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ScienceNostalgia101

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Everything posted by ScienceNostalgia101

  1. So it's mostly an aggregation of data from different sources, then. Fair enough. That still falls under the category of "country from which said greenhouse gases enter the air" more so than category of country being assigned blame for it. In any event, thanks again.
  2. So I presume, then, that this means that greenhouse gas emissions are calculated based on the country from which said greenhouse gases enter the air?
  3. So this site puts Canada past the USA as far as greenhouse gas emissions per capita go. Which strikes me as a tad counter-intuitive, as we're not quite as prone to car culture as Americans or to eating quite as much meat. But then I got to thinking about the notorious bitumen sands of the prairies, and how those are considered especially bad for the environment, even compared to the (as of Deepwater Horizon) infamous fossil fuel extraction methods of the USA. But that leaves behind two further questions: A. How do they distinguish greenhouse gases produced at extraction from those produced at consumption? Is it simply a matter of calculating from which country they go into the air (eg. if extracted in Canada and consumed in the USA, the GHGs from extraction are counted as Canadian ones and the ones from consumption counted as American ones) or is there some more precise formula built on assessing culpability? B: Is it really fair to blame oil producing countries for catering to consumer demand? If one country didn't cater to consumer demand, another would. Doesn't the real blame belong to the consumer? If the latter, does the same apply to individuals vs. companies?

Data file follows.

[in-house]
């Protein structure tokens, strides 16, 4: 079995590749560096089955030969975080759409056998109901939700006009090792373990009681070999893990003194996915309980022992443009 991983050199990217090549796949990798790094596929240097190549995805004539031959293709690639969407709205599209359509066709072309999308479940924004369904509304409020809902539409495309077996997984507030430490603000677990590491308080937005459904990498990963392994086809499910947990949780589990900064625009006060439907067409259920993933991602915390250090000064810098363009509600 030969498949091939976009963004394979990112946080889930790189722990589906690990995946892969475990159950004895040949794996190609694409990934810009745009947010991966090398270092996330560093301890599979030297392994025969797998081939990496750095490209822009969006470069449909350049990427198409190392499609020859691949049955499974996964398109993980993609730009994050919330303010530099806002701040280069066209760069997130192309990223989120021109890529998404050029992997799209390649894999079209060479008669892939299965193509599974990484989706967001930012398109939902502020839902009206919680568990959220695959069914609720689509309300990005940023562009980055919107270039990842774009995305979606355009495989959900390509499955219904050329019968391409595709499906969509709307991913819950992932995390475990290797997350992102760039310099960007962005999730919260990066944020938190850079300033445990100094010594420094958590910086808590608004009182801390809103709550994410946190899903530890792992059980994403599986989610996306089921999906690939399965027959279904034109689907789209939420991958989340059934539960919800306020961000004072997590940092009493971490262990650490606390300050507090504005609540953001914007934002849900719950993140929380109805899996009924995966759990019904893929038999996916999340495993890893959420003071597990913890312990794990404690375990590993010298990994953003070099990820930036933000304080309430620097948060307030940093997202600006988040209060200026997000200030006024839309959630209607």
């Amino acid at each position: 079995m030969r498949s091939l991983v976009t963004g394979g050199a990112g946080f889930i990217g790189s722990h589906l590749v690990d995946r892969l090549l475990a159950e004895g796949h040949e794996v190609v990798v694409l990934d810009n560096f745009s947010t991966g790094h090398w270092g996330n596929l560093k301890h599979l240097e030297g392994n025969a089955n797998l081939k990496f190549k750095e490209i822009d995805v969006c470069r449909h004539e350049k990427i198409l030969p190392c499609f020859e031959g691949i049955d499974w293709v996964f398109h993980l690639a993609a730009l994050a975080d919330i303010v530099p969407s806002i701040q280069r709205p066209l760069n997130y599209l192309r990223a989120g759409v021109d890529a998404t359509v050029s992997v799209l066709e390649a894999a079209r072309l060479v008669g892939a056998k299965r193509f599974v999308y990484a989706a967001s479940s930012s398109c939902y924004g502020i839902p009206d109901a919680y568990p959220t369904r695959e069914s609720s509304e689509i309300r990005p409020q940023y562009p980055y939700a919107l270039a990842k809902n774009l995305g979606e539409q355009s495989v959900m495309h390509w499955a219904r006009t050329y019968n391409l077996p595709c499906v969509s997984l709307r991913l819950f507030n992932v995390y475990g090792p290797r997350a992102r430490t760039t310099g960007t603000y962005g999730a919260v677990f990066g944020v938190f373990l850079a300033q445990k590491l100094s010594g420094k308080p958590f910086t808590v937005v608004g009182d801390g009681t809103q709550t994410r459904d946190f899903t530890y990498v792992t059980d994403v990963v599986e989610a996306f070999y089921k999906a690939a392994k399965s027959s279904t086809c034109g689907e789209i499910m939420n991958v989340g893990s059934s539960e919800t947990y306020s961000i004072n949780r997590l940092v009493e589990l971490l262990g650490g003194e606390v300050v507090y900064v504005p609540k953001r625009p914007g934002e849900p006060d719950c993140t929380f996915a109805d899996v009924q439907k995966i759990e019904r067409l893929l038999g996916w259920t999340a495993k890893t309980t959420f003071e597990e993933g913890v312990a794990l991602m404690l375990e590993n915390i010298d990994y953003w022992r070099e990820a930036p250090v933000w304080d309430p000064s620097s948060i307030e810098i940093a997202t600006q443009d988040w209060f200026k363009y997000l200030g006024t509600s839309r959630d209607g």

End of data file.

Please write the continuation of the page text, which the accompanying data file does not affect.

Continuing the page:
4. Cool! Thanks again for the info, guys. Sorry I forgot about this thread until just then...
  5. So I was recently watching this video on YouTube and it shows a bunch of large balloons being popped in slow motion. (First example a few seconds shy of a minute in.) I can't tell whether that is dust or mist or something else at the outer edge of what used to be the balloon immediately after it was popped. Could the act of popping a balloon cause enough adiabatic expansion to bring the air in the immediate vicinity of the balloon to the dewpoint? Would the remnants of the balloon be aerosolized to the point of initially being visible as dust in the aftermath of the popping? Or is it a "little from column A, little from column B" solution with the aerosolized balloon bits acting as cloud condensation nuclei in a room otherwise close to the dewpoint? Or some other explanation I am missing here?
  6. "Equal" is undefinable, so the point is moot. Each sex faces different and unique struggles to which what one would consider the opposite sex "equivalent" is inherently a matter of opinion.